In the case of aviation, the answer is crystal clear, yet Carr somehow manages to draw the opposite conclusion from the one supported by facts. In a panicky chapter describing fatal plane crashes, Carr suggests that pilots have come to rely so much on computers that they are forgetting how to fly. However, he also notes the “sharp and steady decline in accidents and deaths over the decades. In the U.S. and other Western countries, fatal airline crashes have become exceedingly rare.” So yay, right? Somehow, no: Carr claims that “this sunny story carries a dark footnote,” because pilots with rusty flying skills who take over from autopilot “often make mistakes.” But if airline passengers are far safer now than they were 30 years ago — and it’s certain they are — what on Earth can be “dark” about that?

Note that Bustillos is trying so frantically to refute Carr that she can’t even see what he’s actually saying. (Which might not surprise anyone who notes that in the review’s first sentence she refers to Carr as a “scaredy-cat” — yeah, she actually says that — and in its third refers to his “paranoia.”) She wants us to believe that Carr’s point is that automating the piloting of aircraft is just bad: “the opposite conclusion from the one supported by facts.” But if Carr himself is the one who notes that “fatal airline crashes have become exceedingly rare,” and if Carr himself calls the decline in air fatalities a “sunny story,” then he just might not be saying that the automating of flight is simply a wrong decision. Bustillos quotes the relevant passages, but can’t see the plain meaning that’s right in front of her face.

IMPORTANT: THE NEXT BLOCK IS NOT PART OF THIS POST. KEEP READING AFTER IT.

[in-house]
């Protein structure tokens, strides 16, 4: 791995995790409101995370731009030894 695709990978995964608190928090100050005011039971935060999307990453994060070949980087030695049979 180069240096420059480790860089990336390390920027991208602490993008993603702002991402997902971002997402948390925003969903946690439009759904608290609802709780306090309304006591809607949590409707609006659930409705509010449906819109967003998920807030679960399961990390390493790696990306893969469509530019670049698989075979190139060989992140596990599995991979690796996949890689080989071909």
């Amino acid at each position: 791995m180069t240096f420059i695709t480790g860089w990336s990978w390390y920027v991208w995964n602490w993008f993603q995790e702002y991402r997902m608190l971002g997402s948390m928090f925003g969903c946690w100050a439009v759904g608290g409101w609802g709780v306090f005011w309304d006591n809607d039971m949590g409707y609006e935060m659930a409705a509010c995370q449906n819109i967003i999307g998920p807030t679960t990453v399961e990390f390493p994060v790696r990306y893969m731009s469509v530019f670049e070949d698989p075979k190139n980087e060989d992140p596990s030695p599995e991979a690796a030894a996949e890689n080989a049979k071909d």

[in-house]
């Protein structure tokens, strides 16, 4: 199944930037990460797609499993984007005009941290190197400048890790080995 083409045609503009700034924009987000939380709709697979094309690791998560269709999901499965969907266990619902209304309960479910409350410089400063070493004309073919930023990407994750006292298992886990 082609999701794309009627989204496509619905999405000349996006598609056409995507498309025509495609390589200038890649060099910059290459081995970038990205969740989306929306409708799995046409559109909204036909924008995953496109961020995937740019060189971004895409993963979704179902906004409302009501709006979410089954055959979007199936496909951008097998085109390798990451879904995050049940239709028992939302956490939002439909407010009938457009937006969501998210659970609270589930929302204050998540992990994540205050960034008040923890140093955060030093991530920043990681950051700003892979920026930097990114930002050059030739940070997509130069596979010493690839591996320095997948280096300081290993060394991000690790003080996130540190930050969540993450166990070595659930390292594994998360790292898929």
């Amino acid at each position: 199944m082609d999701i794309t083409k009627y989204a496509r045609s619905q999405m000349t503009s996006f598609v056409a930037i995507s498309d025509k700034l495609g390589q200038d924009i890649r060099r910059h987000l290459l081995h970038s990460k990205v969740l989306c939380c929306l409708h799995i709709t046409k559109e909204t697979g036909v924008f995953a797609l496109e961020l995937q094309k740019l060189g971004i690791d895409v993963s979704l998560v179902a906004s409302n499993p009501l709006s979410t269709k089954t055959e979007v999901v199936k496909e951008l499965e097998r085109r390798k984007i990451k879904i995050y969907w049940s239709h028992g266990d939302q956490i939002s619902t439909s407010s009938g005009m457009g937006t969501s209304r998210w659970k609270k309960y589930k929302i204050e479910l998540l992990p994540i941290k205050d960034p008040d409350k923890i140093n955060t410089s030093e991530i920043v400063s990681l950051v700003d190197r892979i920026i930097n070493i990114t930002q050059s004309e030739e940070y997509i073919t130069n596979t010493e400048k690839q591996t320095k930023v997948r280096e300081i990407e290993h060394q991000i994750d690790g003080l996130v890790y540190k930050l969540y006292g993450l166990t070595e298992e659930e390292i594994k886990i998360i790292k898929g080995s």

Carr cites several examples of planes that in recent years have crashed when pilots unaccustomed to taking direct control of planes were faced with the failure of their automated systems. Does Bustillos think these events just didn’t happen? If they did happen, then we have an answer to her incredulous question, “If airline passengers are far safer now than they were 30 years ago … what on Earth can be “dark” about that?” That answer is: If you’re one of the thousands of people whose loved ones have died because pilots couldn’t deal with having to fly planes themselves, then what you’ve had to go through is pretty damned dark.